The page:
Where did this spring semester go? I feel like it was just yesterday I was introducing myself to our class, learning to deal with the redundancy of deleting several of the same emails because I refused to change my settings on Moodle, and getting over the nervousness of actually interacting with people I’ve never met. I’ve certainly stretched my boundaries so far in 2014, and I could not be more thrilled to have this creative outlet to share my thoughts and projects while being guided through more rigorous theories of educational technology.
I’ve felt strongly for a while that an iPad is not just an iPad, but rather an instructional tool that allows the users to perform just about anything. Being able to harness that power into enhancing one’s curriculum is something I’ve set out to try and do even before this class. While I teach technology, I focus on core skills to develop technology independence; when I work with teachers, I start to see those skills come alive through the use of other various technologies. I’ve learned in this course more resources to aid in student accountability and creativity that will allow them to continue to build that independence outside of my classroom, while enhancing the curriculum for other teachers. The only way I’ve ever built a website prior to this course was through HTML. Weebly has turned out to be just an awesome resource to build and share resources. I’ve already turned a few other teachers onto its ease of operation and I hope to work with teachers next year in implementing it into their curriculum. Through this, students would have the ability to have an online portfolio and a place to share their thoughts with family members, or people outside of their classroom. The Pete & C conference I attended earlier this spring showed me that other districts are using this type of forum to demonstrate student work, and in discussing it with the students presenting, they loved creating it. Making student work more authentic through the use of blogs or websites is a push I’ve been trying to make, and I think Weebly, as simple as it is, could be that facet that students could excel with.
That same theory of student independence and authenticity is really what drives me and the development of my projects. I’ve tried to make several of them interactive, allowing the creator and the readers to connect on a digital level. It means that spelling needs to be spot on, design needs to be comfortable, and students really need to double or triple check their work before it’s published. While having students complete these types of projects within my schools is a challenge, hopefully the resources that I’ve built up will spur initiative in the future to create projects like I’ve done.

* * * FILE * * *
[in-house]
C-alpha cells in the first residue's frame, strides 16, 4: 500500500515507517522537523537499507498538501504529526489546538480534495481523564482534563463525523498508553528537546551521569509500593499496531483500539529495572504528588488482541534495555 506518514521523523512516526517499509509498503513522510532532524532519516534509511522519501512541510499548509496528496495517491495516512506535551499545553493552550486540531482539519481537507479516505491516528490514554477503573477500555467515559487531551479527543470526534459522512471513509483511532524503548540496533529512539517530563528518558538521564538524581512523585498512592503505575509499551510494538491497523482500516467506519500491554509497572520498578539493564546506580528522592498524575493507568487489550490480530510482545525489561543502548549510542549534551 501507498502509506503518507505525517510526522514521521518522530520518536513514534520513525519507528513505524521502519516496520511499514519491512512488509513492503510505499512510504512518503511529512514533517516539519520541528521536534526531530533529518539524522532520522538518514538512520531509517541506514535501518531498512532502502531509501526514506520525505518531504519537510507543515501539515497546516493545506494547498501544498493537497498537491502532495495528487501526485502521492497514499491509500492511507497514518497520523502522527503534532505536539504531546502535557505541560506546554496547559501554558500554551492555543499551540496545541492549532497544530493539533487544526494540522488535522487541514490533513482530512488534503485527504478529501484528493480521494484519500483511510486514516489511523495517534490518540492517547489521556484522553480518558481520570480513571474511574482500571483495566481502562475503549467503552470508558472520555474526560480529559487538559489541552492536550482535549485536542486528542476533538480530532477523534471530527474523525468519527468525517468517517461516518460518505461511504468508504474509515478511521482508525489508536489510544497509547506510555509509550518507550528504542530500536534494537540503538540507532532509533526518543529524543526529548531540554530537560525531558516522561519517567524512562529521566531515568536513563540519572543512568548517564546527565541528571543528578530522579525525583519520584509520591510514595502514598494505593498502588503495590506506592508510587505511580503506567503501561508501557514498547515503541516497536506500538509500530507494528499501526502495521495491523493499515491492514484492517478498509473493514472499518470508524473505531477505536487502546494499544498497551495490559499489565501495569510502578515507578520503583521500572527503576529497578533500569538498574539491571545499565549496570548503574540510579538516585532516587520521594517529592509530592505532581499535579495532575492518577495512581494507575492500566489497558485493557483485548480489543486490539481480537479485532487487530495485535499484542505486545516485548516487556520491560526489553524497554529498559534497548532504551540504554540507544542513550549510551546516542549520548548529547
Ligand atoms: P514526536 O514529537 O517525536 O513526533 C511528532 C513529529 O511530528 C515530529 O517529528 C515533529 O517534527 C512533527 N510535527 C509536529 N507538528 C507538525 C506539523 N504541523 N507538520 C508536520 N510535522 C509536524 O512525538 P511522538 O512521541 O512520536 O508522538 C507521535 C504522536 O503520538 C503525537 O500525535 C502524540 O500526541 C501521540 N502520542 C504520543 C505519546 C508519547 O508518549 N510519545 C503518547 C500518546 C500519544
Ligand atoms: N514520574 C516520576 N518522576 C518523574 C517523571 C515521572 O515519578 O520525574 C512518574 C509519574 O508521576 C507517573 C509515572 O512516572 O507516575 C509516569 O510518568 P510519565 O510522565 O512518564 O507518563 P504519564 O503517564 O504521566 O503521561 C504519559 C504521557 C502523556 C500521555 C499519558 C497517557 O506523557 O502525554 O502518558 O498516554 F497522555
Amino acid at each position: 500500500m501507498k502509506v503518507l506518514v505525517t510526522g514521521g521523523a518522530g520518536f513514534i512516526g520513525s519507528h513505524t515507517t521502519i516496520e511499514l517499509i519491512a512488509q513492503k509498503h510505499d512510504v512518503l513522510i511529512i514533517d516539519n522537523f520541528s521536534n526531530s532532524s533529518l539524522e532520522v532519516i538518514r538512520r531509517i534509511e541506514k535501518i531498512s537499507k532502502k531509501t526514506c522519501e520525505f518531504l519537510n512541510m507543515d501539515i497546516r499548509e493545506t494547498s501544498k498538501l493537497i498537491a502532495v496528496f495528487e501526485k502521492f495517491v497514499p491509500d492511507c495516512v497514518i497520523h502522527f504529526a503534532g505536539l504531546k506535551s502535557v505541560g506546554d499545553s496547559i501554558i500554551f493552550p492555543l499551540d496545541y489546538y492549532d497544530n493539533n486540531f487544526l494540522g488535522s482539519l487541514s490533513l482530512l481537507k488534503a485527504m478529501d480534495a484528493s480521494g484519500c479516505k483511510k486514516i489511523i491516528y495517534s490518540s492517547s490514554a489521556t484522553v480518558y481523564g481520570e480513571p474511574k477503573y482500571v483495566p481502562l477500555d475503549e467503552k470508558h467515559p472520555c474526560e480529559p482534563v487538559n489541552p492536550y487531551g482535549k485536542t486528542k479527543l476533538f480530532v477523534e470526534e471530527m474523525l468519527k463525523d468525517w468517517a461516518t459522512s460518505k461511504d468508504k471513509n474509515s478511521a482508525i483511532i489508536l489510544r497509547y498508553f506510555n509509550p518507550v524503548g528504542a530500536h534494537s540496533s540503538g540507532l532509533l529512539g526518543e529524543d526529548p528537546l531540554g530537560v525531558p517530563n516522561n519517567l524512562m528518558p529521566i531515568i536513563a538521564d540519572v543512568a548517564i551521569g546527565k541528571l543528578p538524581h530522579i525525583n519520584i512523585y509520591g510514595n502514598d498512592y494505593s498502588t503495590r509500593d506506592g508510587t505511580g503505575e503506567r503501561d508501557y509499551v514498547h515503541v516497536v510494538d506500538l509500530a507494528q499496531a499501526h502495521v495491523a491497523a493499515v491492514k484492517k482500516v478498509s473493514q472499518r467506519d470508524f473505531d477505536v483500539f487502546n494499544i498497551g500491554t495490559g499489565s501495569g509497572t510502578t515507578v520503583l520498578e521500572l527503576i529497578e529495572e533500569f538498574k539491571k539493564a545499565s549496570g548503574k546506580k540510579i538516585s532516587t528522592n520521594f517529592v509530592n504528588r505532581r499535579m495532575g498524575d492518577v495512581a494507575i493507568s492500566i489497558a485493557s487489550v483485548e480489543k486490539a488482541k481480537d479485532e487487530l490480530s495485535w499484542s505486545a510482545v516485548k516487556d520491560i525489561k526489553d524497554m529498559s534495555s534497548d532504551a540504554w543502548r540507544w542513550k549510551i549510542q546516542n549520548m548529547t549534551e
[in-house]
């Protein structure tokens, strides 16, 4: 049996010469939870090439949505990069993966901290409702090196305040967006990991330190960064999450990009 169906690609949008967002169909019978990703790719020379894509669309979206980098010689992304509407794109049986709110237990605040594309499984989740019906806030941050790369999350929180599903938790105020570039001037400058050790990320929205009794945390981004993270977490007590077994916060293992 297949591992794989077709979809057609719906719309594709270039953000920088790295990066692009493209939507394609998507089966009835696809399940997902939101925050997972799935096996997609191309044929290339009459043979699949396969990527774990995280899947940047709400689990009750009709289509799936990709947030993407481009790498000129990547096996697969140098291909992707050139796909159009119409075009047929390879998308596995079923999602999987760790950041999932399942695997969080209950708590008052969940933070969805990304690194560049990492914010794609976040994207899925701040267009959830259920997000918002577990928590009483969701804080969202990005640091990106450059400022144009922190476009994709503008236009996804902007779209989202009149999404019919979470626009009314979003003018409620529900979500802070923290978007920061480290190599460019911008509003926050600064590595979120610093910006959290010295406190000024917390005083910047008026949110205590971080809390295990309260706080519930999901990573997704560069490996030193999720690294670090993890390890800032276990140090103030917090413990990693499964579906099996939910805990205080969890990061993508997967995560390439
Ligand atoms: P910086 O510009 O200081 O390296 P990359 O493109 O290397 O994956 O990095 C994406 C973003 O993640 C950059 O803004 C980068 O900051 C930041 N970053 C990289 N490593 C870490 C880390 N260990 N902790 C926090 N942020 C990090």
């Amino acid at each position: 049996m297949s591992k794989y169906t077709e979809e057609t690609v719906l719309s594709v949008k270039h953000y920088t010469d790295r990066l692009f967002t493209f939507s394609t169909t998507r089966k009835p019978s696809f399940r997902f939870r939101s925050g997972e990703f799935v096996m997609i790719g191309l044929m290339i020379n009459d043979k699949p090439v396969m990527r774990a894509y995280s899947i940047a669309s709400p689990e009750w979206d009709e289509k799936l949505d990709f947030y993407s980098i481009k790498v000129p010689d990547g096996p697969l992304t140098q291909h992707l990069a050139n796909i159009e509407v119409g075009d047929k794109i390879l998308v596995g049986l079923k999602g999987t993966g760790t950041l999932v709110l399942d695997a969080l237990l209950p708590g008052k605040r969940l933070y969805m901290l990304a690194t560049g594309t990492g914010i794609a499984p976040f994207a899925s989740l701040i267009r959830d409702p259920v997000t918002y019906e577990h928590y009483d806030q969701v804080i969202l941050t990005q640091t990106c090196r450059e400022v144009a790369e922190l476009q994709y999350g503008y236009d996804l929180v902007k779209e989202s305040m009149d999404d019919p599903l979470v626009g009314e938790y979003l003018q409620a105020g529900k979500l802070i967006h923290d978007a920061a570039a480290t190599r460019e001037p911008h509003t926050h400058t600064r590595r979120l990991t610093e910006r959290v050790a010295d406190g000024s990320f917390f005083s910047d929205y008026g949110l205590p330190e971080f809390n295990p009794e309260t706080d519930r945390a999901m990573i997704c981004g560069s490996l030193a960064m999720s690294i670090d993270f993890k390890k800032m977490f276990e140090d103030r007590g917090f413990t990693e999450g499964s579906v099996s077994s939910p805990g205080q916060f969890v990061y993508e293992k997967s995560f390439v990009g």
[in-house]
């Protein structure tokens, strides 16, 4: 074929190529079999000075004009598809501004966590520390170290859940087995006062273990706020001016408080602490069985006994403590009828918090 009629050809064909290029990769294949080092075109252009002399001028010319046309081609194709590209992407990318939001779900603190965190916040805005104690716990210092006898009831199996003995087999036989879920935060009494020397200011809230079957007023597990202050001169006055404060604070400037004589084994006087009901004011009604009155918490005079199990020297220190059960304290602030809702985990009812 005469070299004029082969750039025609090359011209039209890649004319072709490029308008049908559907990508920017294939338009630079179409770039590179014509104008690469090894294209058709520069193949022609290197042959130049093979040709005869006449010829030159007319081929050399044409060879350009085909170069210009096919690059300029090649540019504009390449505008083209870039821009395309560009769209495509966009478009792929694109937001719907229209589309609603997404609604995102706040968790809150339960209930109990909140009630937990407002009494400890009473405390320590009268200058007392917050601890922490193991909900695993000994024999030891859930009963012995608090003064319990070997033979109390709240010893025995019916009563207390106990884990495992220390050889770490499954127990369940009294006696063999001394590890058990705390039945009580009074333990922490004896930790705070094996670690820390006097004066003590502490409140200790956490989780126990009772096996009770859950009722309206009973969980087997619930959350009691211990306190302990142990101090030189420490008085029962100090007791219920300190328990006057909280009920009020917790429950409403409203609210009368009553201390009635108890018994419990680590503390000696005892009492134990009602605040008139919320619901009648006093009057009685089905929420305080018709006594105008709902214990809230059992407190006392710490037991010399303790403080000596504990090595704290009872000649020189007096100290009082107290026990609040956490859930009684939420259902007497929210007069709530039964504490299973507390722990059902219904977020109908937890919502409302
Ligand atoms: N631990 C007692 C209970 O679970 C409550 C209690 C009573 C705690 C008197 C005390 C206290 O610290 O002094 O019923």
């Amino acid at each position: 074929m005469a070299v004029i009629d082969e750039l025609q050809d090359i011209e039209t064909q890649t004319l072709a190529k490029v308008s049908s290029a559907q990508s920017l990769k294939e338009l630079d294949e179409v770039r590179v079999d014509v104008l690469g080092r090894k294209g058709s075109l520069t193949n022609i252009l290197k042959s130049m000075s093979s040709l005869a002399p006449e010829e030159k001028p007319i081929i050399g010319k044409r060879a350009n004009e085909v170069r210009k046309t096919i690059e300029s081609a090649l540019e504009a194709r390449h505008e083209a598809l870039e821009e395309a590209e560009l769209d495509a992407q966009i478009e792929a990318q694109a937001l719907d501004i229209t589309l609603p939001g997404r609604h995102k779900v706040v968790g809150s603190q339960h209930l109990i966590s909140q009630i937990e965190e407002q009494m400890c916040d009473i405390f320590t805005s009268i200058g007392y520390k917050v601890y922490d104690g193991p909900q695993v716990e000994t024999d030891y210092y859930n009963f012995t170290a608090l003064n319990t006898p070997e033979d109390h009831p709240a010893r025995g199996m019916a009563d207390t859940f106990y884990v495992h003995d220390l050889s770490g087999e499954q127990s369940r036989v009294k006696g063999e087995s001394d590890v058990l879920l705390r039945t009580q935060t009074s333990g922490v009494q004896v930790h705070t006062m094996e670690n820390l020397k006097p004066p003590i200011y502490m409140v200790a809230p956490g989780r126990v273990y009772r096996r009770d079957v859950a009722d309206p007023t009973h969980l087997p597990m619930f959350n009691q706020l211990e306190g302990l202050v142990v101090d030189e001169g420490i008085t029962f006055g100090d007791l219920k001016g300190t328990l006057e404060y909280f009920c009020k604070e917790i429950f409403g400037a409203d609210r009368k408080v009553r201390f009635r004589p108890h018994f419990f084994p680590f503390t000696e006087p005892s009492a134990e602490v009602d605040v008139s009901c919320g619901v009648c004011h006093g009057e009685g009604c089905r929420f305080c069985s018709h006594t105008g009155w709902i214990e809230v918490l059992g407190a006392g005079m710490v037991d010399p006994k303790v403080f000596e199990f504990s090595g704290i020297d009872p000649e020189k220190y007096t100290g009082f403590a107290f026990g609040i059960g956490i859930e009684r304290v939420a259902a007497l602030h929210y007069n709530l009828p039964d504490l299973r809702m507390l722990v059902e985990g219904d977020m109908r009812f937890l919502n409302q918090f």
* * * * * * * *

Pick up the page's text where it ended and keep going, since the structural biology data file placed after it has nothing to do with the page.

Prior to this class and EDTECH 501, I knew nothing of the AECT standards. Matching my projects to these standards made me realize that there was more to focus on than just delivery of information. Designing, planning, utilizing, managing, and evaluating are critical skills for any educator. The challenge is narrowing down the resources available to fit a specific need, and that’s where these standards come into play. I’ve now completed projects to fit every standard, which has given me, I believe, a more well-rounded vision of how technology should be utilized in schools, AND why most have difficulties with using technology. It’s not easy to understand networks or data collection.
Through this course, I feel I’ve become more confident in my leadership abilities. I’ve only been teaching technology for the past year, but have used it in my classroom as a building substitute for a while, almost becoming a “rogue educator,” because at times I’ve done lessons in my class that were once reserved for technology teachers. Because I’ve been in the classroom and now have more of an integration specialist role, I feel that this course has given me more practice with theory, the “why’s and how’s” of integration. In my own classroom, and with my team of technology teachers, I’ve been trying to push for a more integrated model. Instead of using the same typing program for several years, why not allow some of them to blog? I know that I’m on the right course. Once I joined Twitter, my eyes started to open up to some of the best practices and trends in education. I love that these courses are emphasizing some of those models because our professors are also on Twitter and see changes in education happening too. Having 140 characters explained in a course with many other resources has given me a tremendous advantage that I love to share with my colleagues.
I’ve never liked self-evaluation. I hate determining how I’m doing or how I’ve done because I hate talking about myself. I strive work with teachers and integrate everyday, so a class like this was perfect for me to make myself better. I loved it. There were definitely a few projects that I could’ve done better, but I feel that I brought some good things to the table in this course. As far as a blogging grade, I was excited to have more opportunities to write. I’ve been trying to reflect more on my teaching and what’s been going on, and this program has given me that opportunity. I’d give myself a 60/70, only because I always feel like I could write better. As far as a class grade, I’d be satisfied with a 90%. While my themes may be a bit quirky for some, I enjoy what I do and believe that things need to be fun. I’ve been able to find connections with Doctor Who, Star Trek, Star Wars, and still successfully link them to my projects. If what you’re doing isn’t enjoyable, it’s not worth doing, and that has been my practice for a long time.
I wish my classmates the best of luck in their endeavors and hope to work with them again soon in other courses! We are all now part of each others Professional Learning Network. Let’s continue to learn from each other outside of our classes.